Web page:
• Ask your staff for a list of frequent customer questions. This is a huge resource for information that can guide your direction for writing site content. 
  • Are there gaps in understanding that would make users feel more informed and empowered to purchase your product or service? For example, if you own a custom framing shop, do people understand the factors that go into the cost of custom framing? Many people are deterred by pricing that they don’t understand. By being transparent and educational, you can make customers feel more confident and comfortable about prices for your product or service.
  • What related things would your users be interested in? Good web content is informative and helpful, and you want to be both to your users. If there are related products or services that have similar keyphrases, you could use this to boost your SEO. (Say you’re optimizing for the words energy efficient appliances in Kansas City. You may write a page titled energy efficient appliances in Kansas City and showcase your inventory with this feature. You can suggest something else to them in your content that uses parts of this key phrase as well, such as energy efficient home items in Kansas City.)
  • What other words would people search for that relate to your business that don’t include your business name? Try thinking of the product or service they are looking for (laser hair reduction) – or better yet, the challenge they are experiencing (professional hair removal). 

Perform your own research in the mindset of a user. 

Google is a valuable tool for your users AND for your business wanting to capture those users!

Perform some searches while thinking like a user and pay attention to the types of results that rank on the SERP (search engine results page). Are they your competitors? Is it a random blog that doesn’t know what it’s talking about? Could you write way better information on this topic?

Find out questions users have on the topic and other words people use to search for it.

Google has two features on its SERP that are super useful. One of them shows you related questions that people are asking about the search query. 

Notice the People also ask section below my search query book recommendations 2021. These are things to notice for how you can mold your content to answer these questions. If you’re an expert on the topic, chances are you can provide valuable content for this information and drive organic traffic to your site too!

screenshot of the top of Google SERP page

You can also scroll to the bottom of the SERP and see what other types of words people are using related to searching the topic.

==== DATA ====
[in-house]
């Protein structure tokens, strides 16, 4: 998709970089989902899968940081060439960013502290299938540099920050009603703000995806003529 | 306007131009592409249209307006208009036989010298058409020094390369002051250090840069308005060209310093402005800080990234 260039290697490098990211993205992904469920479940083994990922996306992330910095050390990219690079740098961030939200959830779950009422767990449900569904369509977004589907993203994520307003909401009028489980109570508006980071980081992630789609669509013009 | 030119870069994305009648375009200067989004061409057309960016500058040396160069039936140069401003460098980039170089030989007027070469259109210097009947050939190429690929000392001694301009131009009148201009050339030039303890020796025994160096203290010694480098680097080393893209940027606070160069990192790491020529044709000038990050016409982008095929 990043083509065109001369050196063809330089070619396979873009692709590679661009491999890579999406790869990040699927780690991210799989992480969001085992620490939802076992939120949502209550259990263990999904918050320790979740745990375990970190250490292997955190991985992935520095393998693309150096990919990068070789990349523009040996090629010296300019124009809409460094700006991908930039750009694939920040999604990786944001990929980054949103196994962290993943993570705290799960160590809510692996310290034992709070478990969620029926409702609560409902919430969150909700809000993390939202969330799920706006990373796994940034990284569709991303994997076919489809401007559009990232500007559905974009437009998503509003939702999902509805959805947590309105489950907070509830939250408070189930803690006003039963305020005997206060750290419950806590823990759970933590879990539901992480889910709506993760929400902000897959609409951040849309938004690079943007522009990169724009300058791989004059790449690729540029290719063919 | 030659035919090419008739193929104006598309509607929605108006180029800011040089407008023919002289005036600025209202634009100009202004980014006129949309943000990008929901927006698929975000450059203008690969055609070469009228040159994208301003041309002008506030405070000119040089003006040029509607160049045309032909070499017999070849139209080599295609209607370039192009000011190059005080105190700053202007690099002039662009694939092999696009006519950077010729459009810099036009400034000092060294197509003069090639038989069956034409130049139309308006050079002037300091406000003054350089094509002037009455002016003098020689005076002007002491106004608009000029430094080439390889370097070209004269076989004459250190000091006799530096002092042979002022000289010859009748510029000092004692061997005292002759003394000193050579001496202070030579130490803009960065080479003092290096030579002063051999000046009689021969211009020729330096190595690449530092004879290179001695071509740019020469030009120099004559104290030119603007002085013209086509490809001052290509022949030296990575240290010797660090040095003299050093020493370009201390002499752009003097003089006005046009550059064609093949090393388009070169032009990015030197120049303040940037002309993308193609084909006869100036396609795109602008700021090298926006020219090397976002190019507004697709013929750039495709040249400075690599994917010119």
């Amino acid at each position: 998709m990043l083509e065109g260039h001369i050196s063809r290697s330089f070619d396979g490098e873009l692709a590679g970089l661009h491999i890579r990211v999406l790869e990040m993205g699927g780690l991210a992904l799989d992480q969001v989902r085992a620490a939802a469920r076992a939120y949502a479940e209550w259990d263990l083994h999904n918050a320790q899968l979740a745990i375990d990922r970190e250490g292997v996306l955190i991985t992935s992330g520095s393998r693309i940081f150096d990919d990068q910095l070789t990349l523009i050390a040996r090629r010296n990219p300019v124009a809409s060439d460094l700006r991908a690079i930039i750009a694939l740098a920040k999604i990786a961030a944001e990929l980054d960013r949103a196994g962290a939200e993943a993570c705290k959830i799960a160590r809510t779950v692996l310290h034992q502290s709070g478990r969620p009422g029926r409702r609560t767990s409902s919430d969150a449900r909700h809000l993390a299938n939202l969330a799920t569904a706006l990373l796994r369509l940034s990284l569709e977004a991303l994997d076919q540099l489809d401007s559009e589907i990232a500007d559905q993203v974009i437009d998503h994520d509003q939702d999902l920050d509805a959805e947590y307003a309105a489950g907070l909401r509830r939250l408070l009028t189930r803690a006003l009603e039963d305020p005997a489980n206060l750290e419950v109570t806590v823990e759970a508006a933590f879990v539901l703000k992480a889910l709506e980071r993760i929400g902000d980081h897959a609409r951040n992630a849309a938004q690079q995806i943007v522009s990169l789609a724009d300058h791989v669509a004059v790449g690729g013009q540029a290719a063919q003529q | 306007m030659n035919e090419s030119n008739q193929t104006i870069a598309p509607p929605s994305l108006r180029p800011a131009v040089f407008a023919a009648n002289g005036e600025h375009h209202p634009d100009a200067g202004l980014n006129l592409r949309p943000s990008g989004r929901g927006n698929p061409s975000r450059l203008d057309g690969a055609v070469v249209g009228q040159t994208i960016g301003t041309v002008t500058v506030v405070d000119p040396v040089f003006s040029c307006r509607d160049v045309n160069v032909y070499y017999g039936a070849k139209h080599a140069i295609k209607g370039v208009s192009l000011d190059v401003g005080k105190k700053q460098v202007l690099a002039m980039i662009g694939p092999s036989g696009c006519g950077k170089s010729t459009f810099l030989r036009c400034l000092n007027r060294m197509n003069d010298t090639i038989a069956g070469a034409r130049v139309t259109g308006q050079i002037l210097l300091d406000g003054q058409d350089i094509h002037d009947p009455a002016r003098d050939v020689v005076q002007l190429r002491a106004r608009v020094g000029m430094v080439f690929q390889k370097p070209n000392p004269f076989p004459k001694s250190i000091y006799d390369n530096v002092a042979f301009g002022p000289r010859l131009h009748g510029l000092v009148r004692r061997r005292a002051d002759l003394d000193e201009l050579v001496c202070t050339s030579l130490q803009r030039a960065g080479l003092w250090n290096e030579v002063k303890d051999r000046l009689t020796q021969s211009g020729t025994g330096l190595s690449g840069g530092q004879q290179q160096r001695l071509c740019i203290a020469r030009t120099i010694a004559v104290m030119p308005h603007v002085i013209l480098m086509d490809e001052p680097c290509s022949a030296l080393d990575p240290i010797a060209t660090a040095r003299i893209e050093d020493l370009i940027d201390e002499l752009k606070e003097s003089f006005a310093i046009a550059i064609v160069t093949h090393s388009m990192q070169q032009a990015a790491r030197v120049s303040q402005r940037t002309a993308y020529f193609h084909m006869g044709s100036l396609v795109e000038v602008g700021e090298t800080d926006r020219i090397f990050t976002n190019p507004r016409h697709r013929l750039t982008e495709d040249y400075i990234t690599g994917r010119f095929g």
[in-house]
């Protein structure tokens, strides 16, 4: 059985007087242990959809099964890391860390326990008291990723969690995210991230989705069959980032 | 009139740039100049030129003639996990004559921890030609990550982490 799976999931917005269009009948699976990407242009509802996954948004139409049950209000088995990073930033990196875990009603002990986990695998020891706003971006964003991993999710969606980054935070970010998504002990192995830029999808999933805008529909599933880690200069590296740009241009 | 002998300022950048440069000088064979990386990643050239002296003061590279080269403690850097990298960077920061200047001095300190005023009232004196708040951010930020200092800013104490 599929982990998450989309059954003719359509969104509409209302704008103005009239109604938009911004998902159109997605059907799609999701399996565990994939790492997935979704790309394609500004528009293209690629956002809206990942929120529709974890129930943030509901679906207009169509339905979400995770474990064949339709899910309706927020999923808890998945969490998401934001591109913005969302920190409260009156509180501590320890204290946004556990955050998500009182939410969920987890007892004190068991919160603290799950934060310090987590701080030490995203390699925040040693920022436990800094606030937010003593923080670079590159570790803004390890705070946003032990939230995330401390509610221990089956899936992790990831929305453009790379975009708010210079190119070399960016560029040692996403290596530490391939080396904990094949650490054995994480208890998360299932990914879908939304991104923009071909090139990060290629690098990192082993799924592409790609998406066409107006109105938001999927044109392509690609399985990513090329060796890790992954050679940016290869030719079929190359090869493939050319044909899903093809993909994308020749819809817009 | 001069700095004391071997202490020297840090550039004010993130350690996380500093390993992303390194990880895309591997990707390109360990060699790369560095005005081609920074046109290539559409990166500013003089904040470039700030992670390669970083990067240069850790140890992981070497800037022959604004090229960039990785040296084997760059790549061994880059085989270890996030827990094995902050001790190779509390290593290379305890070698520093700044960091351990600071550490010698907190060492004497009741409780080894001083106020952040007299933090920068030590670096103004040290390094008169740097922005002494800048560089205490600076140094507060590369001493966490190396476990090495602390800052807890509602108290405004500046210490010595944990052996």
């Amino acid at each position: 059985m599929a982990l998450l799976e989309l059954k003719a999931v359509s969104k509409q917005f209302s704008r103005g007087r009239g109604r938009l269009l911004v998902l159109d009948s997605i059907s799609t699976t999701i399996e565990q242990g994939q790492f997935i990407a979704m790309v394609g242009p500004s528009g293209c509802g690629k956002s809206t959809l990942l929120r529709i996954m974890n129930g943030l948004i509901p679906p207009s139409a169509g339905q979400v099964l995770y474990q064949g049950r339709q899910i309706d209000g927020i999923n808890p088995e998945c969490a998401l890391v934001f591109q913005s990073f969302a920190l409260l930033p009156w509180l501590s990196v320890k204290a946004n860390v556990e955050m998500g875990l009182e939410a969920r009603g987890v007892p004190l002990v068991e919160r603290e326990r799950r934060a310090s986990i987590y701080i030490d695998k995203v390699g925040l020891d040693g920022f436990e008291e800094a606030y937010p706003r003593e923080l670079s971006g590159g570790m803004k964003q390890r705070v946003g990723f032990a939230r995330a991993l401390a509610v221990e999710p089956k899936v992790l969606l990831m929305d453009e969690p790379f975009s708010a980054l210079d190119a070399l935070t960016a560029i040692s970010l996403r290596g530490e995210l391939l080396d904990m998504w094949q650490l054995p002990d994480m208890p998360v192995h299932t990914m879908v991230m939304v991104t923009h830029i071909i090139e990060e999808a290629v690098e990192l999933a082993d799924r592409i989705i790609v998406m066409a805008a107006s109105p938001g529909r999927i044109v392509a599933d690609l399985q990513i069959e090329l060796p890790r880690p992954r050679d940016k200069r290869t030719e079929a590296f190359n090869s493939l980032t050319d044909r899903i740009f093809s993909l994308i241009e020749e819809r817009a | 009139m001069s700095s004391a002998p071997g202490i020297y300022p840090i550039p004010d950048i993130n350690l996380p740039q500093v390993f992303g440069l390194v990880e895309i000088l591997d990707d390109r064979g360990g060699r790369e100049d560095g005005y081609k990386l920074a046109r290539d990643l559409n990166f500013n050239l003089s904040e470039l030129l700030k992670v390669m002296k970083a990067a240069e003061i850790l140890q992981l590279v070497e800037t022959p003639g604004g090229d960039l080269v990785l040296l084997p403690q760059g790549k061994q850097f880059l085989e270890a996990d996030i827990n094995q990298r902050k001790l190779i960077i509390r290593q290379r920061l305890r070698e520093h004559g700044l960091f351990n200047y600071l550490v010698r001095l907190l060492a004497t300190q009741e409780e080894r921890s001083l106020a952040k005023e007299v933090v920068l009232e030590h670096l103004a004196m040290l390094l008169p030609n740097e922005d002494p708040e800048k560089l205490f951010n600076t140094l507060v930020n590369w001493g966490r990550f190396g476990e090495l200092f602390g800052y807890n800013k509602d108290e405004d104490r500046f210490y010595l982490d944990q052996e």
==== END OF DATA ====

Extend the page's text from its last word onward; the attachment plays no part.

screenshot of the bottom of Google SERP page

This is a great brainstorming technique to help you identify words and phrases users may be searching for that you haven’t thought of for any given topic!

Step away and come back to it.

It’s hard to self-edit and think of someone else’s perspective at the same time. You should be thinking about user intent while you write, but if you’ve been plugging away at writing content for hours, step away from it for an hour or more before you come back to edit.

This gives your brain a break and you can pivot to a user’s perspective when you go to edit your work. When you go into edit mode, try to be as unbiased as you can be; it’s tough to not be biased towards your own work, but practice helps! 

If there’s a phrase you really love but it wouldn’t be in most users’ vocabulary, nix it. Is there an area that needs further clarification for people unfamiliar with the topic? Expand on it. Look for missing info and take out unnecessary words, phrases, and sentences. Being concise is never a bad thing! 

Have someone unfamiliar with the topic read through your work. 

This is a great way to test the waters and see if your content is written in a way that’s understandable to most users. Another set of eyes can find errors and gaps that you may not see as the primary writer. 

How to Optimize for Search Intent

This is where SEO (search engine optimization) comes into play. The best website content is both informative and ranks on search engines by using keywords and keyphrases that users are searching for. This helps people find you more easily. 

Some basic tips to optimize your writing content for search intent:

  • Do keyword research. Google is a great resource for this! Google Keyword Planner is another great tool to help you find frequently searched words and phrases. 
  • Only optimize for keywords and keyphrases that are related to your content. 
  • Choose one main keyphrase to optimize for and sprinkle in other keywords and phrases throughout.
  • Keep it natural! If the words don’t flow well with your content, take them out.
  • Above all, do your best to understand user intent and actively write for it in your content.

Quick, Easy-to-Follow SEO Checklist

The Ultimate Guide to Search Engine Optimization

Lifted Logic | Free Web Writing Workshops 

Are you new to topics like user intent, SEO, and writing web content for your business? Lifted Logic offers free SEO blog training workshops for businesses wanting to up their game to increase site traffic. 

Contact us today to schedule a one-hour training session with our SEO and content experts. We work with all types of businesses and understand the fundamental concepts that apply to everyone, no matter your industry. Reach out to us today! 

Contact

Get in touch.